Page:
Cnidarian species concepts

Harvey E. Ballard, Jr. hballard at STUDENTS.WISC.EDU
Tue May 28 08:14:02 CDT 1996


Dr. Donald Potts wrote:
"One of my graduate students has several examples of cnidarian taxa that
have long been distinquished by discrete morphological and ecological
characters. We now have genetic (allozymes and ITS sequencing) data that
show so little genetic variation that they can't be interpreted: there are
few polymorphic loci (<10%), and no fixed differences if they are
polymorphic;  and genetic distances lie well within the range commonly
attributed to intra- or inter-population variation.

"Taken alone, the genetic data suggest all samples belong to a single
species; but this is belied by morphological and ecological patterns that
are consistent throughout their ranges of >1000 km. So another possibility
is that they are very recently differentiated taxa.
...
"We are interested in examples of how other people have approached analogous
situations. In particular, are there examples of compelling reasons to
justify retention of morphological taxonomic distinctions that are not
supported genetically? The literature seems full of two other situations:
        1. genetic separation of taxa not previously recognized morphologically;
        2. synonymizing taxa that cannot be distinguished genetically."

---

I am finishing a comprehensive phylogenetic study of infrageneric groups
and more intensive investigations (with complete sampling of taxa) of
certain complexes in the genus Viola, the true violets.  Admittedly an
angiosperm group but perhaps still relevant to your query for other
examples.  My study involves a reevaluation of macromorphological data,
hundreds of published chromosome numbers for virtually every group, and
nuclear ribosomal DNA  data in the form of ITS sequences for 70 species and
populations.

Almost all groups that are well differentiated morphologically and
cytogenetically--a few turned out to be based on dubious features at
best--also show considerable to extreme genetic divergence among groups and
a lesser degree of differentiation among species within groups in the ITS
sequence data.  In fact, the divergence is sufficient to allow me to
resolve population-level relationships within species of most groups.  One
group in particular, the "stemless blue violets" of subsection
Boreali-Americanae (infamous for their predominantly unrestricted and
lascivious hybridization) are strongly differentiated as a group based on
ITS sequence data but are very closely related genetically, differing by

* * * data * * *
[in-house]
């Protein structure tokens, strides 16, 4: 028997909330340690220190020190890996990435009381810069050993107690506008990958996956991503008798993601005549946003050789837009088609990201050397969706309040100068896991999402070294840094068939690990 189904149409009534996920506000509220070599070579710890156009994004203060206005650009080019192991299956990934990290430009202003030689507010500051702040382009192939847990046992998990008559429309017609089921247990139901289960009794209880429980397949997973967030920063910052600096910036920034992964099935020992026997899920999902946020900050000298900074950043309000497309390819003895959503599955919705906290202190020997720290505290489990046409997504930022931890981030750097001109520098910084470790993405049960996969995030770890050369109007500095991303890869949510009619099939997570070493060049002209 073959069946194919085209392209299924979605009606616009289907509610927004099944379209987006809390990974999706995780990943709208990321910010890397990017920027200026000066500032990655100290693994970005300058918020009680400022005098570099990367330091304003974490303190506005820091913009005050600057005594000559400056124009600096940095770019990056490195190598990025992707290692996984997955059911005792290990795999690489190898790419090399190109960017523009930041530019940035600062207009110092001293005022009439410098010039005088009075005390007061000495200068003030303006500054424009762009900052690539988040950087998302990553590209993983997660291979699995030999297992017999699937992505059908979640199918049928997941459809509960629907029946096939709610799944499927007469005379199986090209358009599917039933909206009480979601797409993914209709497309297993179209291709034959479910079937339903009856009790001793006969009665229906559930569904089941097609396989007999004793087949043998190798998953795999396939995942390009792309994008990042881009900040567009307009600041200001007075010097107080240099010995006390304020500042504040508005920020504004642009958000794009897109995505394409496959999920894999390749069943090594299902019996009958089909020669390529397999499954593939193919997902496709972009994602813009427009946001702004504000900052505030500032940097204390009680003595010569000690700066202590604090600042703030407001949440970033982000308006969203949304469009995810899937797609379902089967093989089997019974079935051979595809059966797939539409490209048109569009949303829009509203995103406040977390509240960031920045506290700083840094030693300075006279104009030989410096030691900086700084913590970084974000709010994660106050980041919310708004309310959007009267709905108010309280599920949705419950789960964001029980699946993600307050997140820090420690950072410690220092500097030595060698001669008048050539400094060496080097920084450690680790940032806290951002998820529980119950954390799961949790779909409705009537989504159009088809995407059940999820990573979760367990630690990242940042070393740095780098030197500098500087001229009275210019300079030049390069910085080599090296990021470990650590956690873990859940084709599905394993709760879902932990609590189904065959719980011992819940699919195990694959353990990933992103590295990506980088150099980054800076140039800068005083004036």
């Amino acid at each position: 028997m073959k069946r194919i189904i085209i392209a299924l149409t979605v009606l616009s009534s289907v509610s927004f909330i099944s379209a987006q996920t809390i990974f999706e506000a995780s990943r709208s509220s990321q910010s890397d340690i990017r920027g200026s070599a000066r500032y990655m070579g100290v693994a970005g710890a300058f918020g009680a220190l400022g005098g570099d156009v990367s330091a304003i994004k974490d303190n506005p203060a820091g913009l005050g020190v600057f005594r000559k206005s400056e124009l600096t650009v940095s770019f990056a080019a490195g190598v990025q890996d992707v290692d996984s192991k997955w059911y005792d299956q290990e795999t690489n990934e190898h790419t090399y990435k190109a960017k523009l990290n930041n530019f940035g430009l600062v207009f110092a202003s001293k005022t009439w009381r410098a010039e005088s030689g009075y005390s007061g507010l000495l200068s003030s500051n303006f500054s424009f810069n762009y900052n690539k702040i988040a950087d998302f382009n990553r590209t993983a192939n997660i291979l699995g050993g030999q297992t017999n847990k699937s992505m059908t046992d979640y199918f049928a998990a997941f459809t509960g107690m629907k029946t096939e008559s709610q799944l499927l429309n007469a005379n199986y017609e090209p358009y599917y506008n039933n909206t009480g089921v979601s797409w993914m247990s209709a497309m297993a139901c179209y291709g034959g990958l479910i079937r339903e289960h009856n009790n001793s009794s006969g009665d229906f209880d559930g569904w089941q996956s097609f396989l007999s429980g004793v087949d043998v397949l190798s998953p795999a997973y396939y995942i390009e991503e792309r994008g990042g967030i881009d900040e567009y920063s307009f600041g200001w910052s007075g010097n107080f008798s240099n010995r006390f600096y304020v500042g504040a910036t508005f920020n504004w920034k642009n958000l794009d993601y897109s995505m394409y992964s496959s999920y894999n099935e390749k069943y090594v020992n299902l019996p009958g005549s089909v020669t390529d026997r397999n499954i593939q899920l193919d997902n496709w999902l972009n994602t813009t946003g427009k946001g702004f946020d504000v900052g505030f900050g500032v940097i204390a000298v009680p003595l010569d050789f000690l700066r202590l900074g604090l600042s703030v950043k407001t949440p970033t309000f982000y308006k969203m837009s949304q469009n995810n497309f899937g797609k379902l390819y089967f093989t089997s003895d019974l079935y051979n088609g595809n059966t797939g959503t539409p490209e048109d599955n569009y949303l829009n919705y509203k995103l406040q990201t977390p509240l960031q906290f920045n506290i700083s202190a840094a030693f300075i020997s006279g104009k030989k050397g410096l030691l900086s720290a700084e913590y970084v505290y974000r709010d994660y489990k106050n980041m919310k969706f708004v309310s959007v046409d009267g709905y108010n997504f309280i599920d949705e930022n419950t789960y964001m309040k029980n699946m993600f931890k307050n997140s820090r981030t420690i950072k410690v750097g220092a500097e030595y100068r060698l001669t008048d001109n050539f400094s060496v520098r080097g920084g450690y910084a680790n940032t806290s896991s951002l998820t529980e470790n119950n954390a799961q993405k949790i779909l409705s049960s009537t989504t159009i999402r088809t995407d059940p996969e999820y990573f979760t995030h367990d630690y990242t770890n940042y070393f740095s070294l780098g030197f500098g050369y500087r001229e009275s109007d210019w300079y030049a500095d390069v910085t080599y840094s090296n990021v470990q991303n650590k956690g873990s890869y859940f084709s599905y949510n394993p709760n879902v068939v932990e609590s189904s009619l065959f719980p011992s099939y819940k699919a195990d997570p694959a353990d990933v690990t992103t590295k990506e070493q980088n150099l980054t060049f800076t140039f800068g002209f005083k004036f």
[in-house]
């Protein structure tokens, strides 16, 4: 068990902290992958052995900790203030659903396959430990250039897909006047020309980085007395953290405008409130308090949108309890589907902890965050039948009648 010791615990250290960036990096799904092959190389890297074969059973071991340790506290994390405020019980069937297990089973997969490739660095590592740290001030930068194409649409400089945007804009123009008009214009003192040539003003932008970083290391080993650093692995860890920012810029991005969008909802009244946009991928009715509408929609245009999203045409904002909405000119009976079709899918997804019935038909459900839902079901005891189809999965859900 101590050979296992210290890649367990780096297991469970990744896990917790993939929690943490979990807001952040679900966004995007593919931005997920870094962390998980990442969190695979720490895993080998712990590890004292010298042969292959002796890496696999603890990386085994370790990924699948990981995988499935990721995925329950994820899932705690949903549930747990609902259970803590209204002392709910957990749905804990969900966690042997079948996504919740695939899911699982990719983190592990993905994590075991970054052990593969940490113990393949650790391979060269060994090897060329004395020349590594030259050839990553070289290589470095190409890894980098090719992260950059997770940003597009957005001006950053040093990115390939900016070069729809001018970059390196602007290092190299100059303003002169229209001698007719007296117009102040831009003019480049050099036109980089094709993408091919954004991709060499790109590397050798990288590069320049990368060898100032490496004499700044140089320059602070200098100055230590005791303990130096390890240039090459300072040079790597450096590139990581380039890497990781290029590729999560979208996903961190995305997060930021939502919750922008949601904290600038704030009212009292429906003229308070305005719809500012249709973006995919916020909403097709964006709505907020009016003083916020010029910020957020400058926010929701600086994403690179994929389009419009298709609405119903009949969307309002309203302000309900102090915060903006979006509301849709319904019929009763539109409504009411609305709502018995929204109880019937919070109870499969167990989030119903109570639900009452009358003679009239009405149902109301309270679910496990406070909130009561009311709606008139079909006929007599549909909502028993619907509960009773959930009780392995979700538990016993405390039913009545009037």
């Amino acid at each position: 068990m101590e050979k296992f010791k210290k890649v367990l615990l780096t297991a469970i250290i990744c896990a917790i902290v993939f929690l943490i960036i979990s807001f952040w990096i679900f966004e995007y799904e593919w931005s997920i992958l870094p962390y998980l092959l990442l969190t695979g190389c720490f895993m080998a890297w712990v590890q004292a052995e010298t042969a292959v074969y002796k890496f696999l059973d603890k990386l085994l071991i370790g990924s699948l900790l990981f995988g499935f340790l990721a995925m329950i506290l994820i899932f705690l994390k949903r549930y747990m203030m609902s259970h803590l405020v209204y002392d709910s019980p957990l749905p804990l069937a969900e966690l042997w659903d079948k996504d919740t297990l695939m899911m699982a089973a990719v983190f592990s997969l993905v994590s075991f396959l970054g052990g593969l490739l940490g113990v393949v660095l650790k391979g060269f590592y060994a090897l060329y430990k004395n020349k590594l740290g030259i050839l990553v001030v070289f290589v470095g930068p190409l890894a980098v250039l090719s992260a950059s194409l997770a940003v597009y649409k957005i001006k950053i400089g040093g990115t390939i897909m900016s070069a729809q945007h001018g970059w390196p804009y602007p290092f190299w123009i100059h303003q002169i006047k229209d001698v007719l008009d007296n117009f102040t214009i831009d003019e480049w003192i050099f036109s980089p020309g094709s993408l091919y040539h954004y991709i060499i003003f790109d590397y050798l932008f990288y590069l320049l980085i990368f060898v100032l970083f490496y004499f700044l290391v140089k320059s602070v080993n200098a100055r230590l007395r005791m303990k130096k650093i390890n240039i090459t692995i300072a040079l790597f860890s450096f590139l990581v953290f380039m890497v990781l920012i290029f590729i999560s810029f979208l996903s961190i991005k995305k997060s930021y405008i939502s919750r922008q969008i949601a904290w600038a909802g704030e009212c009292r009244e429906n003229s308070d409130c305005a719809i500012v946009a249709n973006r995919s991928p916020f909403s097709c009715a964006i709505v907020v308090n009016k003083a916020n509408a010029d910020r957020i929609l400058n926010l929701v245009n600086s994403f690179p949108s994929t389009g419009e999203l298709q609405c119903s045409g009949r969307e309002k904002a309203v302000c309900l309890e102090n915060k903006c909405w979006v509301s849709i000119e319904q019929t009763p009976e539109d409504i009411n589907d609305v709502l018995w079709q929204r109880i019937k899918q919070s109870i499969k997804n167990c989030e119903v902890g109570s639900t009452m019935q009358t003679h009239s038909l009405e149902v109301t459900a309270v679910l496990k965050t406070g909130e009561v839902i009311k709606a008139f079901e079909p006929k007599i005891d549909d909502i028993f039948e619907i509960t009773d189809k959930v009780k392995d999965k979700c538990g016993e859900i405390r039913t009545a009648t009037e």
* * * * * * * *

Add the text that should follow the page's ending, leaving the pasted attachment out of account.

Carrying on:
only a handful of base substitutions among the most morphologically
divergenet species.  Their "terminal" position in one of the most highly
derived clades and the low sequence divergence speak themselves of a
geologically very recent origin.

However, the morphologically distinguishable populations occupy modally
different ecological conditions on the landscape.  They do indeed
hybridize, hybrids are subfertile from pollen stainability tests, and where
"intermediate" ecological conditions between those of the parents exist in
sufficient areal extent, hybrids will be produced that fill the
morphological and ecological gap between the two parents.  All species that
come into contact hybridize where conditions are appropriate to permit
establishment of hybrid progeny.  While localized introgression may in fact
occur (although no rigorous testing of this long-proposed hypothesis has
ever been published), hybrid populations are essentially always confined to
the zone of contact and generally do not "swamp out" the parental
populations except in very isolated and extreme circumstances.

At least as broadly defined, ecologically isolated taxa, the phenotypically
very divergent sets of populations constitute "species" in their own right,
according to my own viewpoint.  Each also varies in different directions in
particular morphological details and each has its own distinctive
geographic range, suggesting that the different taxa have indeed evolved
under different conditions and are on different evolutionary trajectories
(to get abstract).  They don't behave "nicely" as many systematists are
wont to hope but, again, from the plants' evolutionary standpoint, they
behave in accord with the spirit if not the letter of the biological
species concept--gene flow is limited by ecological isolation among
morphologically and ecologically delimited taxa but not (presumably) within
them.  Moreover, they accord (largely) with my own personal pragmatic bias
concerning the recognition of taxa as species: I'm more inclined to give
credence to a taxon as a distinct species if I can indeed detect it with my
eyeball or a handlens, too; I distrust recognition of cytotypes or other
biochemically distinguished taxa at the species level if I can't identify
it positively without relying on efforts short of full-throttle laboratory
excursions.

I've interpreted the group to be a recently derived one, perhaps during one
of the earlier interglacial stages of the Pleistocene.  The group has not
yet acquired additional isolation mechanisms beyond the ecological.
Nevertheless, morphologically and ecologically distinct taxa can reliably
be distinguished and these hold discrete geographic ranges and show their
own unique morphological variation patterns.  I recognize them as species
regardless of their apparently young age and incomplete genetic
differentiation based on ITS sequence data.  I would expect that another
molecular data set such as RAPDs would distinguish them just fine, but
genetic differentiation alone shouldn't drive my decision to recognize them
as distinct species.

Hope this example helps.

Harvey Ballard

--
Harvey E. Ballard, Jr.
Department of Botany, University of Wisconsin-Madison
132 Birge, 430 Lincoln Drive
Madison, WI 53706-1381
phone: (608) 262-2792 (Rm. 161, Herbarium); fax: (608) 262-7509
e-mail: hballard at students.wisc.edu




More information about the Taxacom mailing list